Like the early phases in Afghanistan, the early military operations in Iraq were conducted in accordance with the U.S. military’s preferred style and exploited its conventional military superiority. But the early occupation turned sour as political enemies vied for control. What Tom Ricks has called “perhaps the worst war plan in American history” failed to secure victory. The planning shortfalls helped create the conditions for the difficult occupation that followed. We failed to anticipate, learn, and adapt, misreading the evolving character of conflict and not studying irregular adversaries.
The Bush administration embraced the Revolution in Military Affairs argument and promised to “skip a generation” in military modernization to exploit precision technology and information systems. The technophiliacs in the Pentagon were abetted by a military culture that since Vietnam had retreated to a narrow view of its professional domain. The Army deliberately jettisoned lessons learned and reconfigured itself to fight only major wars.
As General James Mattis once noted, history provides a professional edge to those willing to invest the time. Our military should have made better use of its storehouse of history. In Iraq and Afghanistan, our forces relearned irregular war the hard way—in combat.
At some point, members of President Bush’s NSC staff, energized by external criticisms. the media, and loss of public support, started looking for a new strategy. The administration finally settled on a shift in leadership in the Pentagon and in theater. It also crafted a change in priorities and operational focal points, shifting from training Iraqi forces to a population-centric approach that put “boots on the ground” in their neighborhoods. This “surge strategy” is founded on best practices and principles that should have been employed in 2004. It has been executed well, thanks to the leadership of Generals David Petraeus and Ray Odierno and then-Ambassador Ryan Crocker. They made a critical situation more palatable in Iraq, and the turnaround they created will be studied for many decades to come.
Continued adaptation in institutions, processes, and human capital remains critical if we are to prevail. Yet, the issue is still in doubt. Whether adaptation and innovation will be locked in is being contested in the Pentagon, and only time will tell if Secretary Gates is successful in adapting long-held mindsets in the armed forces.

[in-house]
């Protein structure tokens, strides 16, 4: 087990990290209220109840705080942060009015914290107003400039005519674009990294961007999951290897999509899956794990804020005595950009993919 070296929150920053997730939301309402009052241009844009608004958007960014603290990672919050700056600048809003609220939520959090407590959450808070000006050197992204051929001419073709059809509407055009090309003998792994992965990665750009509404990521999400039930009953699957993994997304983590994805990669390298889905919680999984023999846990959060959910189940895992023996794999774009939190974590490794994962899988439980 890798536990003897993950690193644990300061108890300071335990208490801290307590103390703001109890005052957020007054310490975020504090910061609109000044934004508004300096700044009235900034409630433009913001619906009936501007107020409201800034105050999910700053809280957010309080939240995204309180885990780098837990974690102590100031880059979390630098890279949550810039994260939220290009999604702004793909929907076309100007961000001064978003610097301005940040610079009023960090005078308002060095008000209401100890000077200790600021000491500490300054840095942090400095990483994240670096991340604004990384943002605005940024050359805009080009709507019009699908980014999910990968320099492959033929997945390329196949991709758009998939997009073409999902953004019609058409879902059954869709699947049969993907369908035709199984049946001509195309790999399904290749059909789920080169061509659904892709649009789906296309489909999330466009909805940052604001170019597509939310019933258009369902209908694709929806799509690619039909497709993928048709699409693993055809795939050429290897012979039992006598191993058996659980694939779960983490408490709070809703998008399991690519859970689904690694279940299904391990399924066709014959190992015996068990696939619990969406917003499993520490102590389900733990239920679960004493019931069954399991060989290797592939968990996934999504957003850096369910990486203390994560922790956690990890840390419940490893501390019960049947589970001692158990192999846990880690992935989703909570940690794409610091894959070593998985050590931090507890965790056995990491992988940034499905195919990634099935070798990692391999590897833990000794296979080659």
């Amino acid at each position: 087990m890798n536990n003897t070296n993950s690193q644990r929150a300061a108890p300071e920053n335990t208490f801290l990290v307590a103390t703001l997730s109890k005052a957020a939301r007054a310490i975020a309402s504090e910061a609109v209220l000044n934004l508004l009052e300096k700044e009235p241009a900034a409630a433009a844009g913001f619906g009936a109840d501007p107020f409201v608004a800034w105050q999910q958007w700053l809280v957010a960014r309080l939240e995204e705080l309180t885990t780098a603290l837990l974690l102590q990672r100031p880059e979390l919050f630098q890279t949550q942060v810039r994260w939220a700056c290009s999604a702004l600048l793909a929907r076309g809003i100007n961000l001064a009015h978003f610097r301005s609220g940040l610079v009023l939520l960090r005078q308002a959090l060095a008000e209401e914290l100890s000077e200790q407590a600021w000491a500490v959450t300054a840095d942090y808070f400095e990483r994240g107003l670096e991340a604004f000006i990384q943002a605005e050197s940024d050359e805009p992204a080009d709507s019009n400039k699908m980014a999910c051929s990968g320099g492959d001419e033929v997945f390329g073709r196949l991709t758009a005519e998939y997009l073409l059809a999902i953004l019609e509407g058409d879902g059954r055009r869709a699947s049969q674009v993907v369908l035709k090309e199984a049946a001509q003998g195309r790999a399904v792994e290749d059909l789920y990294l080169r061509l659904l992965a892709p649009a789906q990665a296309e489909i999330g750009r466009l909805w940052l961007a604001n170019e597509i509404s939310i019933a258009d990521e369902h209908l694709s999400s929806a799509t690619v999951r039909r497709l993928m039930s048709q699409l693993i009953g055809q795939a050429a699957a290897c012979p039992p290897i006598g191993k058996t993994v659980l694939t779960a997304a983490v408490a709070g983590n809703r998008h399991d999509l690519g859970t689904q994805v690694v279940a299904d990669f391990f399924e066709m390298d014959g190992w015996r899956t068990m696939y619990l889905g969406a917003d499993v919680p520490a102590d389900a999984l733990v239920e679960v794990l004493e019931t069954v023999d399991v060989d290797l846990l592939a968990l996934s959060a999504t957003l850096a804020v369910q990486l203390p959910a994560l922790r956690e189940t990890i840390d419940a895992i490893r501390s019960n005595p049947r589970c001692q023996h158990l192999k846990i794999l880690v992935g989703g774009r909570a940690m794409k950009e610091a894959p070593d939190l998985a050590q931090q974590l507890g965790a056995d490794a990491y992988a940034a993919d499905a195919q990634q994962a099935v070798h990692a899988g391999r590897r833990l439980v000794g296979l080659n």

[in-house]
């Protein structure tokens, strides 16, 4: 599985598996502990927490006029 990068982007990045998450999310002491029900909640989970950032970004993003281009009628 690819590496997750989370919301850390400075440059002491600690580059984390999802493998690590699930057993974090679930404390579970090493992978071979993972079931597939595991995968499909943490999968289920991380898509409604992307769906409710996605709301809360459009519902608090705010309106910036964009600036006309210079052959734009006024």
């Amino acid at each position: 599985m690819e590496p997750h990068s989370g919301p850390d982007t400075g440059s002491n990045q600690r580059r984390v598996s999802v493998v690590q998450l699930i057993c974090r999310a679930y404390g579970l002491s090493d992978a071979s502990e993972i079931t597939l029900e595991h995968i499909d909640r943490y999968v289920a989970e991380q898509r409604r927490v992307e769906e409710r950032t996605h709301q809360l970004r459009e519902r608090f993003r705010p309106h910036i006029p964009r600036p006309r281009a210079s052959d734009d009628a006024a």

If history offers one conclusion about the Long War and preventing future failures of the same scale, it would be that the rigorous study of history and the cultivation of the ability to question received wisdom is the best security against catastrophic failure.
The American Culture of War
Adrian Lewis, professor of history at the University of Kansas, explained that since 2003, the U.S. Army and Marine Corps have been too small to do all that is required of them. The current demand for our forces exceeds the sustainable supply; consumed as we are with meeting the demands of the war on terror, we are unable to provide ready forces as rapidly as necessary for other potential contingencies. Our Reserves Components are performing an operational role for which they were neither designed nor resourced. Soldiers, families, and equipment are stretched and stressed by the demands of lengthy and repeated deployments; suicides and post-traumatic stress are on the rise.
The U.S. Army has been too small at the start of all the major wars it has fought, but generally turned to conscription. On the eve of Gulf War I, the Bush Sr. administration was in the process of drawing down armed forces, with the Cold War over. The American people were to receive a “peace dividend.” Demobilization stopped temporarily for that war. But after the war, demobilization continued, and the Army was reduced to 500,000 soldiers in 10 divisions. Among other reasons for the reduction of our Armed Forces, it was thought that revolutions in military technology and the advent of “limited war” would reduce the numbers of service people required. This turned out to be a serious error. While U.S. forces have been enlarged modestly since 2007, no plans have been made to reinstitute the draft. Lewis suggested public debate on this issue.